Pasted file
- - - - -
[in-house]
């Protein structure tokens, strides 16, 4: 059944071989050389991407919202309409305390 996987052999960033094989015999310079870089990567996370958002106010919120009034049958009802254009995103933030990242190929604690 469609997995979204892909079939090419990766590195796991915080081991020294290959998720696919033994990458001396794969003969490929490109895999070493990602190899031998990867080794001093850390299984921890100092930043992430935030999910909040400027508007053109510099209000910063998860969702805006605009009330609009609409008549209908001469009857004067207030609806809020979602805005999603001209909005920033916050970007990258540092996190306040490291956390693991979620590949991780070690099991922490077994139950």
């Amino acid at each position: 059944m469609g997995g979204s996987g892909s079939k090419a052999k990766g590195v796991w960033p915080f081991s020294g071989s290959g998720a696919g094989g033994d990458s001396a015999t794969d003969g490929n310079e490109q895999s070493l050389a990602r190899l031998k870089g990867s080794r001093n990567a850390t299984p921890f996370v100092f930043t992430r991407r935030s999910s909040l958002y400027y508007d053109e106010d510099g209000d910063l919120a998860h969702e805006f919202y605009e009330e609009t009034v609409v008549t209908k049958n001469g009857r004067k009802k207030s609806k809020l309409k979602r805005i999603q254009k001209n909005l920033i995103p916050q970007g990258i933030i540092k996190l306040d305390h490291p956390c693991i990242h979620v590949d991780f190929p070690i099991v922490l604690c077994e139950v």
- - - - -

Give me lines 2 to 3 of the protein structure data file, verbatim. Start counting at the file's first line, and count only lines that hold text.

């Protein structure tokens, strides 16, 4: 059944071989050389991407919202309409305390 996987052999960033094989015999310079870089990567996370958002106010919120009034049958009802254009995103933030990242190929604690 469609997995979204892909079939090419990766590195796991915080081991020294290959998720696919033994990458001396794969003969490929490109895999070493990602190899031998990867080794001093850390299984921890100092930043992430935030999910909040400027508007053109510099209000910063998860969702805006605009009330609009609409008549209908001469009857004067207030609806809020979602805005999603001209909005920033916050970007990258540092996190306040490291956390693991979620590949991780070690099991922490077994139950």
């Amino acid at each position: 059944m469609g997995g979204s996987g892909s079939k090419a052999k990766g590195v796991w960033p915080f081991s020294g071989s290959g998720a696919g094989g033994d990458s001396a015999t794969d003969g490929n310079e490109q895999s070493l050389a990602r190899l031998k870089g990867s080794r001093n990567a850390t299984p921890f996370v100092f930043t992430r991407r935030s999910s909040l958002y400027y508007d053109e106010d510099g209000d910063l919120a998860h969702e805006f919202y605009e009330e609009t009034v609409v008549t209908k049958n001469g009857r004067k009802k207030s609806k809020l309409k979602r805005i999603q254009k001209n909005l920033i995103p916050q970007g990258i933030i540092k996190l306040d305390h490291p956390c693991i990242h979620v590949d991780f190929p070690i099991v922490l604690c077994e139950v």